In 2012, we built a Total Cost of Ownership (TCO) calculator for cloud. Companies could use our online calculator to design their desired cloud infrastructure, and our tool would calculate how much it would cost.
Now in 2022, 10 years later, we want to kill all cloud cost calculators ☠️
Back in 2012, there were no pricing APIs available so we had to scrape the AWS, Azure, and GCP marketing sites to discover prices. Our database held 10,000 price points from these cloud providers. Back then, there were two ways companies calculated their potential cloud costs: Excel spreadsheets and cloud cost calculators.
Today we count nearly 4 million prices in our Cloud Pricing API from AWS, Azure and GCP. A few months ago we wrote about why cloud pricing is so complex. It has become impossible to do estimation using Excel because it’s not possible to model both the complex cloud pricing, and complex system architectures. That leaves us with one target: kill cloud cost calculators!
For us to achieve this aim, we need to build a product which is 10x better. The dimensions we want to improve on are: speed and accuracy.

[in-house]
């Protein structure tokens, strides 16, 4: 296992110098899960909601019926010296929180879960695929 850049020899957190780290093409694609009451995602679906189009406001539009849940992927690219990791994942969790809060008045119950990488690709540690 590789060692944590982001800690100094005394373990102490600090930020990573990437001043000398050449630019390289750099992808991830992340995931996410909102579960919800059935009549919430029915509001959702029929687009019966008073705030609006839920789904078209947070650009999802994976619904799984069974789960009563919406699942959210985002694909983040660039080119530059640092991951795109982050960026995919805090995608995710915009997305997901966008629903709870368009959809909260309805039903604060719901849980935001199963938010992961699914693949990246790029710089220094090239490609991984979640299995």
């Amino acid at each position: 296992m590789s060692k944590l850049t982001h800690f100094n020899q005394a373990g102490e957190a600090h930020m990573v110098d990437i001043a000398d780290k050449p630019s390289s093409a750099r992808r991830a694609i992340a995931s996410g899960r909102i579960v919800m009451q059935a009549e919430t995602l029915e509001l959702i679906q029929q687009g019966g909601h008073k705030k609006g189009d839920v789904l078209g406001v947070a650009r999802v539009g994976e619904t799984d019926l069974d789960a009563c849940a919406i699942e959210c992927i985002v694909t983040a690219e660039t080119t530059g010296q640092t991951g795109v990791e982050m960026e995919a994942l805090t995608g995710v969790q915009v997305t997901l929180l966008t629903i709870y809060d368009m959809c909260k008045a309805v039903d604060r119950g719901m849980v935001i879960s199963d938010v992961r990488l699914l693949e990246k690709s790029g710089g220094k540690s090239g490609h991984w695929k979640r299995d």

Speed: Engineers are already overloaded with sprint work. Adding a distinct step to calculate the cost of a change slows feature delivery by adding another task. But worse, the design and cost of a system are so tightly coupled that trying to separate cost estimation work from development work means a bigger potential for rework – if you design a system and then find out it costs too much, you have to redesign it.
Accuracy: If you try to use any of the cloud provider calculators, you will immediately see the problem with getting accurate cost estimates. You first need to select a region, then select a service from a massive list, then select the optionality of that service (e.g. instance type, OS, EBS block attachment etc). It has become so complex that AWS’ calculator now has an option to make it simpler by removing accuracy (called ‘quick estimate’):
We think we have achieved an 11x better product (See Spinal Tap the movie) by automating the cost calculator to perform estimations while the engineer types their code. Because the code describes exactly what will be launched, we automatically get accuracy.
VS Code extension: Integrate directly into VS Code so that as you type infrastructure code, a cost estimate is generated and displayed inline. Just install the plugin and you are good to go.
We currently only support VS Code (IntelliJ is coming next). If you are working in a team, the best solution is Infracost CI/CD, where the cost estimate is still automated and appears in the CI/CD in your Pull Request.
Now, we are setting our targets on automating the end to end flow. From Jira to cost estimation and back. Follow @infracost on Twitter for updates!